The current iteration of the any% TAS category, dubbed the “1 Key TAS” (named so since it only collects the 1 Key in Bowser in the Fire Sea), has had an interesting couple weeks. The TAS made an appearance at GDQx with commentary by speedrunning legend cheese, improved by one frame that lead to an accidental total six frame improvement, and could potentially be improved by utilization of the new “quantum tunneling” tech described last week. Overall, there has been quite a lot of activity for a TAS that’s had notably little activity since 2016.
Back in July, GDQx announced the TASes that had been accepted for their TASbot portion of the event. 1 Key was among those selected, and while it had made an appearance at a GDQ before, it was never narrated by a member of the Super Mario 64 community. With this in mind, the community began to try and find someone either involved with making or at least had thorough knowledge of the TAS who would be able to commentate at the event. When it appeared no one would be able attend, the commentary was given to the man available who would know the most and was coincidentally also running the game at the event, cheese.
This presented a clear challenge- commentating any TAS that is so involved would be very difficult for even an author of the TAS, but hoping someone would learn how the TAS works and also be able to commentate it would be another challenge entirely. However, cheese seemed to immediately recognize that doing this would not be easy and took steps to start learning the TAS. Many Discord calls over numerous weeks with community members bad_boot, Tyler Kehne, jongyon, and JoshDuMan eventually gave cheese the knowledge to tackle such a challenge, more than even many people involved in the TASing community would know.
Last week at GDQx, cheese did incredibly well with what can only be described as an incredibly thorough and possibly the best commentary of the 1 Key TAS. It was no small task- cheese even joked that the narration was harder than his 120 run. And again, a big thank you to cheese for taking on such a challenge!
Unbeknownst to most viewers, the TAS shown at GDQx was actually a public debut of the new 1 Key TAS world record. Earlier throughout the year, Plush found one frame improvements using a slide kick in both Bowser in the Fire Sea and Bowser in the Sky. The Bowser in the Sky improvement was inserted into the TAS in preparation for GDQx since it was a special event (the Bowser in the Fire Sea improvement had unexpected amounts of lag). This improved TAS was only temporarily world record, however, lasting only a few days.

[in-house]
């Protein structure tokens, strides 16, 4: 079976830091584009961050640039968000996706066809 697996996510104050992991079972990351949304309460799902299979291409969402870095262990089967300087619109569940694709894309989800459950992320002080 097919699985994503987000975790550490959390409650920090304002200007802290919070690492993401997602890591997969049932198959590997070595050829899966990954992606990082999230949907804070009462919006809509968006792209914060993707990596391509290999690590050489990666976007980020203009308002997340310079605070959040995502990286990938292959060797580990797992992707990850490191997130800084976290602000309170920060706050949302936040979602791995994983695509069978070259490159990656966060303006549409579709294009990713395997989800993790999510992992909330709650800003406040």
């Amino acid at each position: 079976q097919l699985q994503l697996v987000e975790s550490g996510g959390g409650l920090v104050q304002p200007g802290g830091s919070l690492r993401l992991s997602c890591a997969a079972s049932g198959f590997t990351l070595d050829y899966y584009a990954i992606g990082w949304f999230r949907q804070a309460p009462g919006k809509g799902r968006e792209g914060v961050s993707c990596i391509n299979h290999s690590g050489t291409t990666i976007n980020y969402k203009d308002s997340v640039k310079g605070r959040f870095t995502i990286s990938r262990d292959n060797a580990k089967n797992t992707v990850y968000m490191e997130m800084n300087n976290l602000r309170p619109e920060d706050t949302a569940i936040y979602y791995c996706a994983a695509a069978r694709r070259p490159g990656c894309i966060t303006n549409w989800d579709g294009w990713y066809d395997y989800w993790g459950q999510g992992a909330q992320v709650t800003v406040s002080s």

Viewing the new version of the 1 Key TAS, dar gos and Superdavo0001 noticed that there was potential time save with how Plush went about his quarter-frame transitions. A frame is the unit of time the game functions in which everything is recalculated (about 0.03 seconds). Mario’s movement is split into quarters within the frame, meaning that if Mario was moving with a speed of four, the game would break it up into 4 movements of 1 unit. This matters particularly when going from air-to-land or land-to-air since Mario’s movement stops on whichever quarter frame has the transition. In other words, if Mario lands on the first quarter frame, he would only get that first quarter frame of movement and not move for the last three. Because of this, transitions should generally fall on the last quarter frame to get four quarter frames of movement on every single frame.
In the original improvement, Plush seemed forced to have a frame where he only went one quarter frame, meaning he only traveled a quarter of his potential distance. The root of this was a singular frame on the ground used for turning, which even with the best angle possible still didn’t allow for the full quarter frame motion later. Superdavo’s discovery was that by taking an additional frame of turning you could later get the full frame of movement. This came at the cost of both Mario’s speed and an additional frame (for turning), but ultimately allowed Mario to move enough to save a large amount of distance.
This improvement was nearly enough to save a frame, but needed a least a few other small improvements elsewhere. dar gos managed to find small improvements here or there that had been unnoticed, which when he combined them with Superdavo’s improvement was enough to save the full frame in Bowser in the Fire Sea.